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How do we create new topics on this website?
At this stage of the site's development, I don't think we can. You can start a new "thread" by commenting at the top of an existing topic, but I don't think there is any way of making a new topic. If I'm not mistaken, the site is still in a beta release, just recently being opened for the public. We haven't had an Ambassador's meeting since the alpha release in March, but I'm going to raise that up during our next meeting.
Two football (soccer) clubs that have been (relatively) recently acquired by companies that are concerned with community development and sustainability are the Kashima Antlers (https://www.antlers.co.jp/en/) and Shimizu S-Pulse (https://www.s-pulse.co.jp/english). Interestingly, both are two of the original 10 J-League clubs from 1993.
The Antlers are primarily owned by Mercari, the popular Japanese auction site. They've implemented a lot of ICT enhancements to the club since acquiring the team in 2019. It's interesting to me that the club is only one of two of the original J-League clubs never to have been relegated to the second division and that the club seems to have proceeded seamlessly despite being managed under new ownership since 2019. The Antlers are by far the most successful franchise in the league's history and seems poised to achieve further successes as they are currently 4th in the league standings.
Shimizu S-Pulse, on the other hand, has actually been under the current ownership group for more than two decades. But because the club originally formed as a community club, the ownership group that formed after its lead-Shizuoka Television-pulled out in 1998 was managed largely as under its previous management, with no company actively intervening in the team's affairs. However, in recent years, the local logistics firm Suzuya, which is the group's largest shareholder, has taken a more active role in the club's future. Or, rather, Suzuya's young and charismatic CEO-Suzuki Keiichiro-has taken an active position in revitalizing the club. At the age of 40, Suzuki is certainly of an age that is refreshing in Japanese sports management, not to mention the entire world of Japan Inc.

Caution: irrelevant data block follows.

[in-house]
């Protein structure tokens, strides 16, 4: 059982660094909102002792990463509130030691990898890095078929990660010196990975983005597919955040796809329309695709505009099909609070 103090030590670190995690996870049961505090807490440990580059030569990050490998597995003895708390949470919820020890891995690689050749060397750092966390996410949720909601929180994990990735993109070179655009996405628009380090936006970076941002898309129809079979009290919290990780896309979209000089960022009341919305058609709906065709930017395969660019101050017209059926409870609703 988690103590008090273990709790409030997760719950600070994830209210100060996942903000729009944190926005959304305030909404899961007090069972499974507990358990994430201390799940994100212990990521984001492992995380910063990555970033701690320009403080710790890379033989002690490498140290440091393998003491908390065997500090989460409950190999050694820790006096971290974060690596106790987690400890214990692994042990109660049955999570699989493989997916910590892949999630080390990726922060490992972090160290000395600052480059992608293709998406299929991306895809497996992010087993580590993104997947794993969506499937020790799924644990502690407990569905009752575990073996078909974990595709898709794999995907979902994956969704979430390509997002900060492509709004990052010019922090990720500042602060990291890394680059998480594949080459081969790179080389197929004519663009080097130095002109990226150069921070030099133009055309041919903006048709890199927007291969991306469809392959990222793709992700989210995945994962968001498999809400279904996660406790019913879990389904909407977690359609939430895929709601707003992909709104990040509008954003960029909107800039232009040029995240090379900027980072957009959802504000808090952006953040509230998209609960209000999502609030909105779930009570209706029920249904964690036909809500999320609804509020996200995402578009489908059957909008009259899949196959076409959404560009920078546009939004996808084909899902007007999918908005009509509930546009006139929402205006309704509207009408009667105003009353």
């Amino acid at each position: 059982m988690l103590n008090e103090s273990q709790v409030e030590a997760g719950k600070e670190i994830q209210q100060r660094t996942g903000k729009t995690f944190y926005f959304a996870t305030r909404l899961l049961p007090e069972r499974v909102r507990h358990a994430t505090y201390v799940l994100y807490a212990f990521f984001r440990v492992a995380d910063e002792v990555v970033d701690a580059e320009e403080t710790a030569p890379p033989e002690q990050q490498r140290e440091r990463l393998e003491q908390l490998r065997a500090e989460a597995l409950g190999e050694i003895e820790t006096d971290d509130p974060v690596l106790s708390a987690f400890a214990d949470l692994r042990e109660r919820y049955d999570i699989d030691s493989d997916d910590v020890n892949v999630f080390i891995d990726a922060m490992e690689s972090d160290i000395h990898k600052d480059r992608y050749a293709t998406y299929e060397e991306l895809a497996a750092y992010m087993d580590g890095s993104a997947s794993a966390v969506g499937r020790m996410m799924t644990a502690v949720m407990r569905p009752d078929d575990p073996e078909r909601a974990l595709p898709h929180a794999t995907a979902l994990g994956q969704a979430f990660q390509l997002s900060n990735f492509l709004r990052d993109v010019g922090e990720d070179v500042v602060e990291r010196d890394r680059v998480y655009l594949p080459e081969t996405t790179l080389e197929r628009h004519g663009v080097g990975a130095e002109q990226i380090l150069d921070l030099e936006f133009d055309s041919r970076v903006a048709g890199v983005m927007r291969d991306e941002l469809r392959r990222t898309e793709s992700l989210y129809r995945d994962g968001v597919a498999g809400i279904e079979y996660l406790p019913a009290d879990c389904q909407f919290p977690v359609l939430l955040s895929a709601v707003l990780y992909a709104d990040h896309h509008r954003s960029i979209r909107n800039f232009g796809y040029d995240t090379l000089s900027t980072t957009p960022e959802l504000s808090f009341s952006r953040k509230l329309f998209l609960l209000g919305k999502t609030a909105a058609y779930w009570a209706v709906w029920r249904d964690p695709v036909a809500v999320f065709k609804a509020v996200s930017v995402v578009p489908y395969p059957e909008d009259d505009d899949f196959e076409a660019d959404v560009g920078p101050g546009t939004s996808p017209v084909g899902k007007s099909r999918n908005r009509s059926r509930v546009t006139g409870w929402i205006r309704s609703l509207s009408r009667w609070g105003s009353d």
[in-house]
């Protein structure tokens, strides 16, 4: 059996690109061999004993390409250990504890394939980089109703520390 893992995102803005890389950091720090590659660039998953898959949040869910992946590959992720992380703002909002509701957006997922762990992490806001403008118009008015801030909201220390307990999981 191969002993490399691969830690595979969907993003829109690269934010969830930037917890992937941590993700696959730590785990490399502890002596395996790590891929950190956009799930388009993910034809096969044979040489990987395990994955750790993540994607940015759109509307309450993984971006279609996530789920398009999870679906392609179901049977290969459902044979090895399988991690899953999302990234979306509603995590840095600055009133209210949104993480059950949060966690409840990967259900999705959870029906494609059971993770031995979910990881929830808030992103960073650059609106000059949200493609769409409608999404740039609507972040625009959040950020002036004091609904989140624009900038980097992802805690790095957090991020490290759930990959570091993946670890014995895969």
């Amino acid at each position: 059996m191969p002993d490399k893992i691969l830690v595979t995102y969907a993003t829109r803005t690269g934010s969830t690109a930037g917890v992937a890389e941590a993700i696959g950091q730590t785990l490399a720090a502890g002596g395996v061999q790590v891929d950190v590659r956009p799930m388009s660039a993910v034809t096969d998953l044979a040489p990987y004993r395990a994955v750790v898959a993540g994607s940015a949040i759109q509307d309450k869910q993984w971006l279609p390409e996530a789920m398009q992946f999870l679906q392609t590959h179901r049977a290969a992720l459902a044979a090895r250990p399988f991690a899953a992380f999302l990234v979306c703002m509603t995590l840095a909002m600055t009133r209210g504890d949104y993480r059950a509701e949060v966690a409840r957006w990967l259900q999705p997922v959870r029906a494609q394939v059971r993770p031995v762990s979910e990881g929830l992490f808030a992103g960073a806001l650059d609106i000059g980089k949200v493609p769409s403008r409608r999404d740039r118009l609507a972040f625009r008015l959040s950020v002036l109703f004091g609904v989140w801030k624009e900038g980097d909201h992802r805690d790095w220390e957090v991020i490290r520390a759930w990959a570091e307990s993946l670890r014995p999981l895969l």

Although Japanese sports, in general, has not been as financially rewarding to its ownership as for the owners of big clubs in Europe and the United States, I am particularly keen to see the future development of soccer, rugby, and basketball in Japan. All three of these sports, in their international structure, are based on a club format that links amateurs and professional clubs. And relegation/promotion provide considerable motivation for community involvement and civic pride, something I find absent in sports and leagues that don't have such a structure.
Anyhow, no matter where your allegiances lie, I think these two clubs are worth looking into. I am very impressed with the vision of their management.